The identification of gender differences in deaths in custody will assist in achieving a greater understanding of this occurrence, and how to better tailor policies to prevent both male and female deaths in custody. Furthermore, incarceration rates for women in Australian prisons have been increasing in recent times at a disproportionate rate (Cameron 2001). As a result of this increase it is critical for policy-makers to have reliable data for preventative policy development.
Female Custodial Deaths in Australia 1980–2000
General trends in female custodial deaths
Between 1980 and 2000, a total of 1,442 people died in all forms of custody in Australia. The majority of deaths were of male persons (n=1,367), with the death of females accounting for five per cent of all deaths (n=75). Of the 75 female deaths in custody during the 21-year period, 24 deaths involved Indigenous (Aboriginal and Torres Strait Islander) persons (32%). Of the 1,367 deaths of male persons in custody, 248 deaths were of Indigenous persons (18%) (see Table 1).
Over the 21 years, the number of female deaths in custody has remained relatively stable. In contrast, the number of male deaths in custody has increased from 41 deaths in 1980 to 88 deaths in 2000 (Figure 1).
Figure 1 : Australian deaths in custody [see attached PDF for graph]
Cause of death
Hanging was the leading cause of death for females who died in custody between 1980 and 2000 (32%) (Table 1). A reading of the case histories of the 75 female deaths in custody suggests that many of these women experienced adversity, such as problematic licit and illicit substance use, alcohol misuse, domestic violence, mental illness or self-harm in their personal histories. The involvement of drugs and alcohol featured predominately in the lives of these women even where drugs or alcohol were not directly involved in the cause of death (see case studies later in this paper). It is important to note that any deaths caused by chronic degenerative conditions resulting from long-term alcohol and/or drug abuse are categorised as deaths due to natural causes.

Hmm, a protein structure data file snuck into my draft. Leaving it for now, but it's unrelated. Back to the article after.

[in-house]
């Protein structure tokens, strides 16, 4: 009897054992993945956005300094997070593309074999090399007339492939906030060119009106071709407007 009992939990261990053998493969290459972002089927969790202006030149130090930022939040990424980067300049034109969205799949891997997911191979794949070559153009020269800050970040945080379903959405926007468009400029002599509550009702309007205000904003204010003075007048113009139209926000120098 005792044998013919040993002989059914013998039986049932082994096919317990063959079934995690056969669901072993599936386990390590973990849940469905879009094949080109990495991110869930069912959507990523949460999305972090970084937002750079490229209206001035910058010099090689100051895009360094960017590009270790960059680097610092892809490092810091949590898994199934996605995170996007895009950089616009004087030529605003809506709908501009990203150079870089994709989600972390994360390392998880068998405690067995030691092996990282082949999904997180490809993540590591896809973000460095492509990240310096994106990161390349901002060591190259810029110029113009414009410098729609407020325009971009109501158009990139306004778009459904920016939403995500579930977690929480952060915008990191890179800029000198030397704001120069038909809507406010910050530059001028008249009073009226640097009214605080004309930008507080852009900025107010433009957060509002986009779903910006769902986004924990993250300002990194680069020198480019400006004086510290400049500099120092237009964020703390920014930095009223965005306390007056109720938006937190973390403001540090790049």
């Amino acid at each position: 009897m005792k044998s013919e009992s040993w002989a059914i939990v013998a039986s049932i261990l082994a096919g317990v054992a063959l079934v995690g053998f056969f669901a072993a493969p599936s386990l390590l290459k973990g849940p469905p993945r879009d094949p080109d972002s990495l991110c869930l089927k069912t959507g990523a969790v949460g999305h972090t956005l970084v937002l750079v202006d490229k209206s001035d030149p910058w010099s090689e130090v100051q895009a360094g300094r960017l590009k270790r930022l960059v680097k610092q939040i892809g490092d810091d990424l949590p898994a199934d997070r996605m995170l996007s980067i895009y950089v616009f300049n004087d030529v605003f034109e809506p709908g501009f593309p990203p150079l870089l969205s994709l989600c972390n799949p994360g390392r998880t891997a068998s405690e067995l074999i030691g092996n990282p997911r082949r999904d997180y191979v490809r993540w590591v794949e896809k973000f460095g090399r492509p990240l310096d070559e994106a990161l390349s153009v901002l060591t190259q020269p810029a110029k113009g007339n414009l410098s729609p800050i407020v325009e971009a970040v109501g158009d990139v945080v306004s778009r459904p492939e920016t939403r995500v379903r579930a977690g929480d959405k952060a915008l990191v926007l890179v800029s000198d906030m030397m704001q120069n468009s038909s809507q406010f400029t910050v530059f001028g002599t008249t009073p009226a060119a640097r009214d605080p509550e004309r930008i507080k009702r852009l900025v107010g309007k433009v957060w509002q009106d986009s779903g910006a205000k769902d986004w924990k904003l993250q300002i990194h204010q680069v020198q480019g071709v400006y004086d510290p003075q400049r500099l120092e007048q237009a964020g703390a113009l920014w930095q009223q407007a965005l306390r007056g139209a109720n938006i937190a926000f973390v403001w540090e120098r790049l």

|Females (n=75)||Males (n=1,367)|
|Indigenous||Non-Ind||Total females||Indigenous||Non-Ind||Total males|
|Indigenous status (%)||32||68||100||18||82||100|
|* Not all columns sum to 100 per cent due to rounding.|
|(a) "Violent offence" includes homicide, assault, sex offences, other offences against the person, robbery; "Property offence" includes break and enter, other theft, property damage, fraud; "Good order offence" includes public drunkenness offences, protective custody for intoxication in jurisdictions where public drunkenness is not an offence, justice procedure offences, breaches of sentences (including fine default), other offences against good order (for example, prostitution, betting and gambling, disorderly conduct, vagrancy, offensive behaviour); "Drug offence" includes possess, use, deal, traffic, manufacture/grow drugs; "Traffic offence" includes road traffic, driving and licence offences; "Other/unknown" includes other offences not elsewhere classified or where most serious offence is unknown.|
|(b) "Cause of death" information relates to the direct cause of death as reported by the coroner or by police and prison authorities. "Manner of death" is a related variable but does not refer to identical information. It relates to the accountability or responsibility for the death as reported by the coroner or by police and prison authorities.|
|(c) "Other" includes drowning deaths, deaths caused by burn injuries and deaths attributed to multiple causes.|